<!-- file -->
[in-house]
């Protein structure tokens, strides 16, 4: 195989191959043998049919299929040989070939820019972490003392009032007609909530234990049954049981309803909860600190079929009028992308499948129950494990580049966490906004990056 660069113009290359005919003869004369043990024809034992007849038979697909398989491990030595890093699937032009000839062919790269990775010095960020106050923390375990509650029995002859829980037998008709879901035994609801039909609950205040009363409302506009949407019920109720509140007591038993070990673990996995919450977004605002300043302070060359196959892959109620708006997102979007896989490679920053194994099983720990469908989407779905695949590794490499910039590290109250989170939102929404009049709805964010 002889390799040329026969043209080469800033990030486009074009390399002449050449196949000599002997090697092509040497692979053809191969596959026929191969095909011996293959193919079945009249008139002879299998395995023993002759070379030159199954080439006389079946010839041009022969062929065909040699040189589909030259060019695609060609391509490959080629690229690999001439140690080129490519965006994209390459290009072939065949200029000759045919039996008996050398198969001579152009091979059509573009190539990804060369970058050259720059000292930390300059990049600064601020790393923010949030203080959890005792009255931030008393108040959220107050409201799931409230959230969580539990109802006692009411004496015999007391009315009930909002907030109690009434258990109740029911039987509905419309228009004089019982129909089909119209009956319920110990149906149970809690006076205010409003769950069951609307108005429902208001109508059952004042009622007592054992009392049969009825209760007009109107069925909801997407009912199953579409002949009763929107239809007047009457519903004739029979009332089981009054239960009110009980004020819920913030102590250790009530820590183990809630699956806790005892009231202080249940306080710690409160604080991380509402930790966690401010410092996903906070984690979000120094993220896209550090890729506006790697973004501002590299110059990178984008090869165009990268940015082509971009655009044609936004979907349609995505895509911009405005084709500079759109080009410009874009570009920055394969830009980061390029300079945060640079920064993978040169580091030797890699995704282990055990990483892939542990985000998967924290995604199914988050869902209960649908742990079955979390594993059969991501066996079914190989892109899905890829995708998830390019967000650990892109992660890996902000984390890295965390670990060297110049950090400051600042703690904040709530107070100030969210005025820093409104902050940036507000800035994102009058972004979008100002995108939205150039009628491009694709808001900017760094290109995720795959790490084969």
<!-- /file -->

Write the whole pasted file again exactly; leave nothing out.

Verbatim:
[in-house]
């Protein structure tokens, strides 16, 4: 195989191959043998049919299929040989070939820019972490003392009032007609909530234990049954049981309803909860600190079929009028992308499948129950494990580049966490906004990056 660069113009290359005919003869004369043990024809034992007849038979697909398989491990030595890093699937032009000839062919790269990775010095960020106050923390375990509650029995002859829980037998008709879901035994609801039909609950205040009363409302506009949407019920109720509140007591038993070990673990996995919450977004605002300043302070060359196959892959109620708006997102979007896989490679920053194994099983720990469908989407779905695949590794490499910039590290109250989170939102929404009049709805964010 002889390799040329026969043209080469800033990030486009074009390399002449050449196949000599002997090697092509040497692979053809191969596959026929191969095909011996293959193919079945009249008139002879299998395995023993002759070379030159199954080439006389079946010839041009022969062929065909040699040189589909030259060019695609060609391509490959080629690229690999001439140690080129490519965006994209390459290009072939065949200029000759045919039996008996050398198969001579152009091979059509573009190539990804060369970058050259720059000292930390300059990049600064601020790393923010949030203080959890005792009255931030008393108040959220107050409201799931409230959230969580539990109802006692009411004496015999007391009315009930909002907030109690009434258990109740029911039987509905419309228009004089019982129909089909119209009956319920110990149906149970809690006076205010409003769950069951609307108005429902208001109508059952004042009622007592054992009392049969009825209760007009109107069925909801997407009912199953579409002949009763929107239809007047009457519903004739029979009332089981009054239960009110009980004020819920913030102590250790009530820590183990809630699956806790005892009231202080249940306080710690409160604080991380509402930790966690401010410092996903906070984690979000120094993220896209550090890729506006790697973004501002590299110059990178984008090869165009990268940015082509971009655009044609936004979907349609995505895509911009405005084709500079759109080009410009874009570009920055394969830009980061390029300079945060640079920064993978040169580091030797890699995704282990055990990483892939542990985000998967924290995604199914988050869902209960649908742990079955979390594993059969991501066996079914190989892109899905890829995708998830390019967000650990892109992660890996902000984390890295965390670990060297110049950090400051600042703690904040709530107070100030969210005025820093409104902050940036507000800035994102009058972004979008100002995108939205150039009628491009694709808001900017760094290109995720795959790490084969």